Thursday, April 13, 2017
Logan's Run 40th Anniversary Blogging: "Stargate" (February 6, 1978)
“Stargate” is the final episode of Logan’s Run: The Series (1977-1978), and the installment is a rough and disappointing note to go out on. It’s another story about aliens on Earth (much like the ill-conceived “The Collectors.”)
At least that story played with a core idea of this franchise: what is Sanctuary? What should it look like?
“Stargate” isn’t grounded in any of the series’ good ideas at all.
Instead, this narrative requires our heroes -- who, let’s remember, are largely inexperienced in the world because of their sheltered City of the Dome upbringing -- to defeat an alien invasion single-handedly. Even REM is pretty useless.
In this story. Logan (Gregory Harrison), Jessica (Heather Menzies) and REM (Donald Moffat) encounter another city in the desert (like “Turnabout’s” Zidor).
This one is run, however, by aliens who wear thermal clothing because they can't stand the cold of Earth's atmosphere. They want to invade the planet, and remake it to their preferences. They also possess a "stargate" or transporter which can bring aliens to Earth, but it's broken, and they need some of REM's parts to repair it.
The aliens start disassembling REM to use his pieces, but Logan and Jessica seek the help of a human survivor of the city, and attempt to set things right, preventing the alien invasion. This is especially important because they know that they will soon be "replaced" by alien doppelgangers in thermal suits, if they fail.
There are so many disappointing aspects of this story, it is difficult to know where to begin an analysis.
First, REM seems way off here. He is captured by the alien leader, played by Paul Carr, and then basically submits to disassembly. He never loses the pleasant, faintly insipid smile from his face, as he is slowly taken apart. This seems weird, and wrong. Even an android should have some form of survival instinct. REM should be protective of his pieces, but he just willingly lets the aliens take his arm, and other bits. No matter what they take, however, he continues to function, so he can speak and relate to the other characters.
Remember how the android Bishop felt, half-destroyed in Alien3? He would have rather been nothing than live half-a-life. And Data, of course, would not have submitted willingly to his disassembly on Star Trek: The Next Generation. He would have fought it (see: "The Measure of a Man.")
An episode like this makes it much more difficult to respect REM as a sentient being, since he apparently has so little respect for himself or his body. And, again, his behavior here doesn’t seem to ring true with knowledge from previous episodes. At the very least, REM must continue to exist so he can protect Logan and Jessica. He knows that.
Secondly, one has to wonder -- again -- why the series is offering hackneyed alien invasion stories. Logan’s Run concerns a future dystopia, post-holocaust, as human survivors begin the process of reaching out to communicate with another. That step of contact/communication might be seen as the first step towards re-building civilization. There is so much for the series to explore on Earth without involving visitors from other worlds. It could explore the City of Domes, it could discuss what Sanctuary really means, it could adapt elements of the novel (Box!). It could feature civilizations that didn’t learn the lessons of the holocaust.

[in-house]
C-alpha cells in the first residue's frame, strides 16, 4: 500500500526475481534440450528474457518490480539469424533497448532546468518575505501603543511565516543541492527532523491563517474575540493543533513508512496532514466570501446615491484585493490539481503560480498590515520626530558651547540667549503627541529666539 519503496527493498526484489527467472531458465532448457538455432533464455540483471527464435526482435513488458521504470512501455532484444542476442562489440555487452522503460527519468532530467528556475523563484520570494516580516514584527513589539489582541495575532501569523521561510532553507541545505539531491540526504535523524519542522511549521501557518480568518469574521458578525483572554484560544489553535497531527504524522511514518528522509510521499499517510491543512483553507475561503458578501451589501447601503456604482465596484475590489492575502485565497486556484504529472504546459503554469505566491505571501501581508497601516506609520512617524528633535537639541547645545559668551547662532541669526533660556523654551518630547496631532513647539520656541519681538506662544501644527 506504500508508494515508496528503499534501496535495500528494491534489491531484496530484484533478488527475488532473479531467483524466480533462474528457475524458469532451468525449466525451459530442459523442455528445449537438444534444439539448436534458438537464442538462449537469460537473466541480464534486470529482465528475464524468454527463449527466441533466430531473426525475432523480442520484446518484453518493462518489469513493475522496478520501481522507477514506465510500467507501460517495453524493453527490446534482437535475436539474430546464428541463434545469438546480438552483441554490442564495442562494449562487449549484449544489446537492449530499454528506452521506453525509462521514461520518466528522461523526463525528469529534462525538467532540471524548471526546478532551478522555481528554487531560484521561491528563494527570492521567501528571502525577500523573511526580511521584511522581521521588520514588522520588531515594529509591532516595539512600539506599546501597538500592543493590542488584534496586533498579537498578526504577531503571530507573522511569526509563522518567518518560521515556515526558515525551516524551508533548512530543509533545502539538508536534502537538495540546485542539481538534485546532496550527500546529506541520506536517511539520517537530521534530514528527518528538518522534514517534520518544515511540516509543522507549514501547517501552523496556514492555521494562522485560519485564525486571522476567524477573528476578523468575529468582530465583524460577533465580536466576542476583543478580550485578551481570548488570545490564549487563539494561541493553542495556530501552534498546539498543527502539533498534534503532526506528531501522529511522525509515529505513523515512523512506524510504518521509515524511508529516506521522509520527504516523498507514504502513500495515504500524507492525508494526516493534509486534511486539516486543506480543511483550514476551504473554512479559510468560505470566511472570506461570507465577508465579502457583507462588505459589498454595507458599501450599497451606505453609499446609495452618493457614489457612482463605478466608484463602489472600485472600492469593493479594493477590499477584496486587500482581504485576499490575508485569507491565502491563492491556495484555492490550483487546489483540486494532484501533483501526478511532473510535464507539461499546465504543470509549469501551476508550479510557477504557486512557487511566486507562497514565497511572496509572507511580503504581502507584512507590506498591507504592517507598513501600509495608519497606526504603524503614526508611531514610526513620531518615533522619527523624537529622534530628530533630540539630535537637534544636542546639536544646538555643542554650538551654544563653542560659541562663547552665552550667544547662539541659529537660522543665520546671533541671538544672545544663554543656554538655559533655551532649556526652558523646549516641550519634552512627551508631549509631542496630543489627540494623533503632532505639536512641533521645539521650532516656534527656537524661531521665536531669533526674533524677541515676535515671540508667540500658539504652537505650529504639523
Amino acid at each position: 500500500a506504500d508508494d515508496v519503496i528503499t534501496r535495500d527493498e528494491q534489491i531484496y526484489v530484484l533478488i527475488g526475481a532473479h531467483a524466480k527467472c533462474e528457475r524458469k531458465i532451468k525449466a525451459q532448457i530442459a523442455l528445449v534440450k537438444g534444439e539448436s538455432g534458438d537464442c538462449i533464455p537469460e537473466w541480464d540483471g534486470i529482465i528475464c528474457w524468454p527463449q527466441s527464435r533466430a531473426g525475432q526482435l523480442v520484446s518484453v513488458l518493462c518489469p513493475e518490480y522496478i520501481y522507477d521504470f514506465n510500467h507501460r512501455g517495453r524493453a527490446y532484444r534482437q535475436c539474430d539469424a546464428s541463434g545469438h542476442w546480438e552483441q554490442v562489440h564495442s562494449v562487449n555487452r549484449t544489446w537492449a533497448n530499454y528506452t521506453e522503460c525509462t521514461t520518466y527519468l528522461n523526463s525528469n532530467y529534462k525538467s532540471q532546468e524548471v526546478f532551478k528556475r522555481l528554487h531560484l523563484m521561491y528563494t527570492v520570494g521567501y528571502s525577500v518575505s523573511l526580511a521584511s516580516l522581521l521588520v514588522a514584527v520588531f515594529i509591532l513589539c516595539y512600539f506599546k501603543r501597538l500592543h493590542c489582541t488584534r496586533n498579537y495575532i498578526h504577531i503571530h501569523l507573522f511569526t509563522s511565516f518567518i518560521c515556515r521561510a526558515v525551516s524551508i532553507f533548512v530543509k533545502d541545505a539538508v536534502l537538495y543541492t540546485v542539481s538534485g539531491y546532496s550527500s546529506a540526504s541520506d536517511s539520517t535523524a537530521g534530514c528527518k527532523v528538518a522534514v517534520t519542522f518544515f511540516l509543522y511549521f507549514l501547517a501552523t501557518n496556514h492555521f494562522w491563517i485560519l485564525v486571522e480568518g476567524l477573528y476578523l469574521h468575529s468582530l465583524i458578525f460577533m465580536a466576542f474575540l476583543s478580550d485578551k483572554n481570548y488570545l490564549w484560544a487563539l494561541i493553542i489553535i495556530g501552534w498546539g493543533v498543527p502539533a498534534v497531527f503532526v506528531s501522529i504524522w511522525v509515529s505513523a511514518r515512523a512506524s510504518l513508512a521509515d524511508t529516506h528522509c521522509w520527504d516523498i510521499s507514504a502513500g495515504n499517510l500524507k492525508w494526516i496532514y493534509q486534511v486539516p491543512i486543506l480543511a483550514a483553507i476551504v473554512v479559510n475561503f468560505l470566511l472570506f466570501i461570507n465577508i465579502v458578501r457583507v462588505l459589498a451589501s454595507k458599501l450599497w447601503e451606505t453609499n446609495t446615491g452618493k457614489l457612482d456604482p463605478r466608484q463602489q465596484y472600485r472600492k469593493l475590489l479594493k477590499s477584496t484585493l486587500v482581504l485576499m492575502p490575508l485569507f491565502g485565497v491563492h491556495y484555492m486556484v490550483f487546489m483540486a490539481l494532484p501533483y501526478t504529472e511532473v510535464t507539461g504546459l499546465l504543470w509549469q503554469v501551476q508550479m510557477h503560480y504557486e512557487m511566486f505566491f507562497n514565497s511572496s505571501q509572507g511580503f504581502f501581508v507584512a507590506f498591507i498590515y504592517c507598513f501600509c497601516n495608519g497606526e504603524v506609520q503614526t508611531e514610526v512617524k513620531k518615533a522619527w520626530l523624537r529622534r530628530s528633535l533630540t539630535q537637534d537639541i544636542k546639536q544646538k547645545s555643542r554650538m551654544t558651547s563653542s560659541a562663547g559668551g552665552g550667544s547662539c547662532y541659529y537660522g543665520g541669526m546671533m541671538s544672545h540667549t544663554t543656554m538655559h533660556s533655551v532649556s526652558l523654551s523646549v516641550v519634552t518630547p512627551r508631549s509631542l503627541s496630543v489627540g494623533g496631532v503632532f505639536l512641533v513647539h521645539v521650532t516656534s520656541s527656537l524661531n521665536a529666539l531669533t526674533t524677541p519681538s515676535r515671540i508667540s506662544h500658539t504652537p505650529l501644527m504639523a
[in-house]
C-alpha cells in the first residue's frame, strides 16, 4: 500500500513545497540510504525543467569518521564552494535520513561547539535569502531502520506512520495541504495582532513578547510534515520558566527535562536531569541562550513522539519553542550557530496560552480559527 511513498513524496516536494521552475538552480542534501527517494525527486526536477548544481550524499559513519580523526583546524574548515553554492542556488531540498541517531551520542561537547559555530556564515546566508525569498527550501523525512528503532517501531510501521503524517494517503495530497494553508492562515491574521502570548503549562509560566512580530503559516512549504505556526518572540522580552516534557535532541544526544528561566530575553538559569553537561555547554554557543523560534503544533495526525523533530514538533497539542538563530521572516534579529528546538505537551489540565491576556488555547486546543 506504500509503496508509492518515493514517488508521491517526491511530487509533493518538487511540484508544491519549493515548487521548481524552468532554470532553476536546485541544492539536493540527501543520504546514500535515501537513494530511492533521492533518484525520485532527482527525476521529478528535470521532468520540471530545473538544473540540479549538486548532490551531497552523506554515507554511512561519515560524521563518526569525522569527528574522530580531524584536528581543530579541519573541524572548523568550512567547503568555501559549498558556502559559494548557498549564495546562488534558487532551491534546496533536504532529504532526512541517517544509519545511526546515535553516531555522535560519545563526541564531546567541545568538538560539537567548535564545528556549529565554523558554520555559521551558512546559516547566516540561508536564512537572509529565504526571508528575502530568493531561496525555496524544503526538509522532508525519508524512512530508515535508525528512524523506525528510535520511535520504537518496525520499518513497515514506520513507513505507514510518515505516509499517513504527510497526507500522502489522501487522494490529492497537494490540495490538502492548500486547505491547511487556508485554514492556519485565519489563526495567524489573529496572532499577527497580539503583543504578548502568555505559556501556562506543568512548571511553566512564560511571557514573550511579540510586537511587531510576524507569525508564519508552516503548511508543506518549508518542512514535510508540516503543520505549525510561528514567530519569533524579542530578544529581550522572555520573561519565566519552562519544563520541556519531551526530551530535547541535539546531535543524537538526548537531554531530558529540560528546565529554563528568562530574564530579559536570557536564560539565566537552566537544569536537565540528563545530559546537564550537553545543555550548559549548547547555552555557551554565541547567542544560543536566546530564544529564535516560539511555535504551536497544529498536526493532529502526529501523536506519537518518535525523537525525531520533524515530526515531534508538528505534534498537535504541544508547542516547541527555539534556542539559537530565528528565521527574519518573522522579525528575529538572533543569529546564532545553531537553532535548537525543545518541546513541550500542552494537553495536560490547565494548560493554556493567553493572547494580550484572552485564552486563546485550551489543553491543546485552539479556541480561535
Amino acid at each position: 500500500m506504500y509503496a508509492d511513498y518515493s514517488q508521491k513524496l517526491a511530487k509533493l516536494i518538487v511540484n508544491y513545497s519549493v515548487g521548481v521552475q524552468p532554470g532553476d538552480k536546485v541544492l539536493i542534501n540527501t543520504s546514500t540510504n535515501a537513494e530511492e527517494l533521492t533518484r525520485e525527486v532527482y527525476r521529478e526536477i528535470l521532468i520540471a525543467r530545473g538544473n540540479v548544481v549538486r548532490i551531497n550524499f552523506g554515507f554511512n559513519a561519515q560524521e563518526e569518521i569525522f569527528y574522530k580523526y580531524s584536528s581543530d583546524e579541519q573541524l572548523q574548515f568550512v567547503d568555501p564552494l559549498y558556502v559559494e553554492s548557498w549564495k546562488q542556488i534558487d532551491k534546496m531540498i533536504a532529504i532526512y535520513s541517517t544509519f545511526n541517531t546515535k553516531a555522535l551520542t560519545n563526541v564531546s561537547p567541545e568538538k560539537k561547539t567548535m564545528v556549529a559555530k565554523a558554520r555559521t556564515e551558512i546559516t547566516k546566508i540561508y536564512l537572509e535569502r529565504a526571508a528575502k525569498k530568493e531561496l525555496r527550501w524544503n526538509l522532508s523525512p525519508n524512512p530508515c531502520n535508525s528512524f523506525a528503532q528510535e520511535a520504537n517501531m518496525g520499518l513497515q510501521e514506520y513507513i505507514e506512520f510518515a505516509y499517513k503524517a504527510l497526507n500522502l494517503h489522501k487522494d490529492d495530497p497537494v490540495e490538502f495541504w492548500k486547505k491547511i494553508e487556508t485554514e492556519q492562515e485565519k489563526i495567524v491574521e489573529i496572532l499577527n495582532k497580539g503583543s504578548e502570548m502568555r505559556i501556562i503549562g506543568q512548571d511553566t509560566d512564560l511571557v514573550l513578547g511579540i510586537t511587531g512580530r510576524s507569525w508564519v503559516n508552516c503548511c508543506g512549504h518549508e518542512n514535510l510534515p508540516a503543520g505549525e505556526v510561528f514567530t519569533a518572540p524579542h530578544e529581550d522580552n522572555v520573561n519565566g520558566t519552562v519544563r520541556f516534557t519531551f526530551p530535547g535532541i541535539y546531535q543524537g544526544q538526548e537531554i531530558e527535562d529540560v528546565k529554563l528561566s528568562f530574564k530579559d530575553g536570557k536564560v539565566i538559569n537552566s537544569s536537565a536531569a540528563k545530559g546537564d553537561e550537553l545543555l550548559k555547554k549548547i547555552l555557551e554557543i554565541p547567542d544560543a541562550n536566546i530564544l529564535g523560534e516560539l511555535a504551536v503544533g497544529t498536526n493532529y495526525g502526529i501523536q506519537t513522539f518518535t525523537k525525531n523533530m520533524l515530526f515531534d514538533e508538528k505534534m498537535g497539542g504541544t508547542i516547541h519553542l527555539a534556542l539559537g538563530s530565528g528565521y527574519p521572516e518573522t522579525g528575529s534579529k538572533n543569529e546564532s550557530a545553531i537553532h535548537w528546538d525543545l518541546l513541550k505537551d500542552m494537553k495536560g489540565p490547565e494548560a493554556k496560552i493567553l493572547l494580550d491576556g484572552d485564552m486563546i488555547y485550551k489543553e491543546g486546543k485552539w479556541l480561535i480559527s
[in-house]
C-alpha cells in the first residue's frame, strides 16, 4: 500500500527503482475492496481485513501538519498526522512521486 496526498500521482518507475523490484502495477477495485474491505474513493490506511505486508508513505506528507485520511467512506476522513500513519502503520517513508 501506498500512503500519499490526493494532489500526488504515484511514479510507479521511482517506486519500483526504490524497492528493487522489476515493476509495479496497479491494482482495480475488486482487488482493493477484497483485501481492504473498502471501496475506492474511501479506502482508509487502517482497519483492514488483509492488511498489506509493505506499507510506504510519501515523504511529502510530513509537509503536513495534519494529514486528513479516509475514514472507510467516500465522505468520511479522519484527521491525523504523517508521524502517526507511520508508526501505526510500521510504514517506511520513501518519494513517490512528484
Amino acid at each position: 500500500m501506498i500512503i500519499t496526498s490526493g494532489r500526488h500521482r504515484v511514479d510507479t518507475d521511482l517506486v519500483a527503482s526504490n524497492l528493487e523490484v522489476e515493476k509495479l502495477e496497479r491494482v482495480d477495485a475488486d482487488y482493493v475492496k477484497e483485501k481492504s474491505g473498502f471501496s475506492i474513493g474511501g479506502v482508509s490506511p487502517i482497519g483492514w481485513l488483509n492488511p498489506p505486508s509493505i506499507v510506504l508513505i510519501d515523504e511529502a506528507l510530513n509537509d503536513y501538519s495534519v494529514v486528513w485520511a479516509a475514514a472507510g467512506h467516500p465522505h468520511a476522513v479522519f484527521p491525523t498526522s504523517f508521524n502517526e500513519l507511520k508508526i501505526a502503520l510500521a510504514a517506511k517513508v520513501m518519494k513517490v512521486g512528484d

Instead, we get evil, invading aliens. And the aliens in “Stargate” look absolutely ridiculous in their puffy thermal wear, as they try to cause global warming and make Earth’s temperature more to their liking.
And, as I’ve written before, episodes such as "Stargate" proceed from an incorrect assumption about the characters and their nature. Logan and Jessica are not Starfleet officers. They are not scientists stationed on a moon base. They are not explorers or diplomats in any way, shape or form.
They are, essentially, innocents experiencing the outside world for the first time. And yet we are to believe that they are capable of launching revolutions, stopping alien invasions, and so on. It’s ridiculous that they can go into a situation like the one in "Stargate," and, basically, save the world.
The premise is simply not true to what Logan’s Run is supposed to be about; which is discovery, or self-discovery, in Logan and Jessica’s case.
I will say this for the episode: the scene in “Stargate” in which the doppelgangers of Logan and Jessica melt away, like wax dummies, is effectively creepy. It’s just too bad the imagery comes in service of a terrible story, one of Logan’s Run’s absolute worst.
Looking back at the series today, it’s clear that the best episodes are those which try to explore the intrinsic concepts of the franchise: war, dystopia, refugees, desperation, etc. The episodes that try to be like Star Trek (1966-1969), only with flame guns and solar cars, are those that drag the series down towards mediocrity.
So Logan’s Run ends, as so many series once did, with no sense of closure or completion.
How would I have ended things for our runners?
Well, I would have ended the series with Logan and Jessica realizing that they can’t find “Sanctuary” on the run; that they have to make it for themselves. I would have ended the series with them returning to the City of Domes, and launching a strategy to overturn the corrupt State, and make it their long-hoped for “Sanctuary.”
I’ll be presenting my list of Logan’s Run episodes -- best to worst -- tomorrow morning.
Next week at this time, I begin my look back at another 1970’s post-apocalyptic series: Planet of the Apes (1974).